The Filipinos are a very resilient people. I know from personal experience how they can go with a flick of a switch from the depths of despair to the extremes of happiness. Their smile makes them the envy of the world. Their industriousness makes them popular and in demand employees and friends all over the world. Many million of them work overseas in a variety of conditions and environments, to send much needed funds back to families — a concept with which this country is familiar.
As a community overseas, they are helpful, friendly, and pleasant. As a nation, they are peaceloving and cordial. Their political movements gave us the concept of people power in the face of extreme dictators.
Their history is a dotted one, but one thing is for sure. As a country they did not deserve the catastrophe that happened last weekend. One would have hoped that if the strongest storm ever to hit land had to occur, that it should occur against the buttress of a country which had an infrastructure to withstand it. That it hit land where the resistance to it was the least meant widespread devastation and death. The scenes of bodies piled in the streets, of children clambering onto corrugated tin roofing, of houses and homes being pulverised into matchsticks.
The Philippines experiences about 20 typhoons every year. I happened to be in Manila a few years back as a typhoon approached. Even there in the city of concrete and steel, the panic ensued and people heading to the regions for a Halloween weekend turned back, opting for shelter in the built up city rather than the vast open spaces of the beautiful countryside.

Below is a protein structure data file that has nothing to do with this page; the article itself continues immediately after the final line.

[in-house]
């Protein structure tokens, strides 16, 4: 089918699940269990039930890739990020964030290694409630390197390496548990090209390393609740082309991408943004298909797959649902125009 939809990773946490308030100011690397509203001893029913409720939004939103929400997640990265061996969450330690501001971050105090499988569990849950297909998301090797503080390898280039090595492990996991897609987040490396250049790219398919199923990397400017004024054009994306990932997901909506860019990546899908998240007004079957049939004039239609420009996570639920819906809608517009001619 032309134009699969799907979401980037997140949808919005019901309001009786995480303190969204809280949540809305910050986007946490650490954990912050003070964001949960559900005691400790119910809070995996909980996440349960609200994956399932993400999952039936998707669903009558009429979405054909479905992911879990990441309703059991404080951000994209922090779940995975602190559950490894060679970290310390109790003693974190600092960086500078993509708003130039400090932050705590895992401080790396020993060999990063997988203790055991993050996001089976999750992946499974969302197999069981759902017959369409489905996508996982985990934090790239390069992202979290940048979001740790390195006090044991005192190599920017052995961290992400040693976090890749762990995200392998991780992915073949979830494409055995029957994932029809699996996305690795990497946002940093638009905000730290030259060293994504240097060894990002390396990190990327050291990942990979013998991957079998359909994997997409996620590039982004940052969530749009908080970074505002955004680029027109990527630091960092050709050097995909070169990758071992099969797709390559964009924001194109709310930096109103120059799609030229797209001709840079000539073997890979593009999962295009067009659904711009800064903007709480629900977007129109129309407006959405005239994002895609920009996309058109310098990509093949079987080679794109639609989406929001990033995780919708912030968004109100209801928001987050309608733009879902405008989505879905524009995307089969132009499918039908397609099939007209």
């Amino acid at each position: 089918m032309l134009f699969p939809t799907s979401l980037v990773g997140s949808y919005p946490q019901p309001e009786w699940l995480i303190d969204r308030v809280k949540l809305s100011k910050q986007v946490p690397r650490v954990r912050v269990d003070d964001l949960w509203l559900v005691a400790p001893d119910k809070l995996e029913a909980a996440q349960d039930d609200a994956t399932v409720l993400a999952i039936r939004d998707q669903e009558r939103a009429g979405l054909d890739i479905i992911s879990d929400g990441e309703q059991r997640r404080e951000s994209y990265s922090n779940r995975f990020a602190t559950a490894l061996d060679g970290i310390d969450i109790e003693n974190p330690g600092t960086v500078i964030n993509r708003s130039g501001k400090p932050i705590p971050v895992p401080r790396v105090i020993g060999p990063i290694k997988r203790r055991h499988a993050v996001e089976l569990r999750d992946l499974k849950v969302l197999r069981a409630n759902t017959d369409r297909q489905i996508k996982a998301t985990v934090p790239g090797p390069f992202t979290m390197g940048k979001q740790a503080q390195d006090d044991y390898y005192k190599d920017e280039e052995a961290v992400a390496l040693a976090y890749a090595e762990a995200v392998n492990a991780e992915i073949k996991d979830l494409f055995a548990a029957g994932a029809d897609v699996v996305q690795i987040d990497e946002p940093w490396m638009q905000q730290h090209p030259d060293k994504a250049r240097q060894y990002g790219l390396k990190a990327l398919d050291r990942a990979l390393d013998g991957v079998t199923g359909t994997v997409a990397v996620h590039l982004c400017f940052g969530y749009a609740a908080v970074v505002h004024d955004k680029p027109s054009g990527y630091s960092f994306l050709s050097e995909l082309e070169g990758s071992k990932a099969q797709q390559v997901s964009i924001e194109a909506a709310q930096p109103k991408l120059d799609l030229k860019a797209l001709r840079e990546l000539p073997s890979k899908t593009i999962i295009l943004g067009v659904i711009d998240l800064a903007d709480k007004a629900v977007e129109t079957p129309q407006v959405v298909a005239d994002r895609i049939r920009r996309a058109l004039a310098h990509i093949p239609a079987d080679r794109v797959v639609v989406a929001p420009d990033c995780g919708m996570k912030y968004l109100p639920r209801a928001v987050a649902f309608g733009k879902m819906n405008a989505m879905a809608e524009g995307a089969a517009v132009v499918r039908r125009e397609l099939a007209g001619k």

You can have nothing but pity for those people facing a wind more than three times stronger than anything we have ever experienced in this country.
For the past four days, I have been using whatever means I can to help a friend get in contact with her family in the area of Carigara, about 100 miles from Tacloban in the Leyte province. She works in Manila many miles from her parental home, but as every day passes and no news come through, her worry increases. Today the only news from the town was that anti-government groups had started shooting in the street in order to take control of the aid supplies coming in.
Still, she waits and she hopes that news will come through that her family are safe. There is no doubt that they have lost their homes and their belongings. Her only hope now is that their lives have been spared.
Even though we think we are in crisis in this country, spare a thought for all of those who have lost everything, whose fates are in the hands of the Gods and in the hands of the situation in which they have found themselves.
If you have a minute, spare yourself the cost of a coffee or a pint tomorrow and make a donation to the relief campaign.
Texting GOAL to 50300 to donate €2:
Donations cost €2. You will receive one text message costing €2. At least 95 per cent of your donation will go to GOAL. You will be added to our promotional database. To opt-out, text STOP to 50300. Helpline: 01-4433890.
Texting GOAL4 to 50300 to donate €4:
Donations cost €4. You will receive two text messages, each costing €2. At least 95 per cent of your donation will go to GOAL. You will be added to our promotional database. To opt-out, text STOP to 50300. Helpline: 014433890.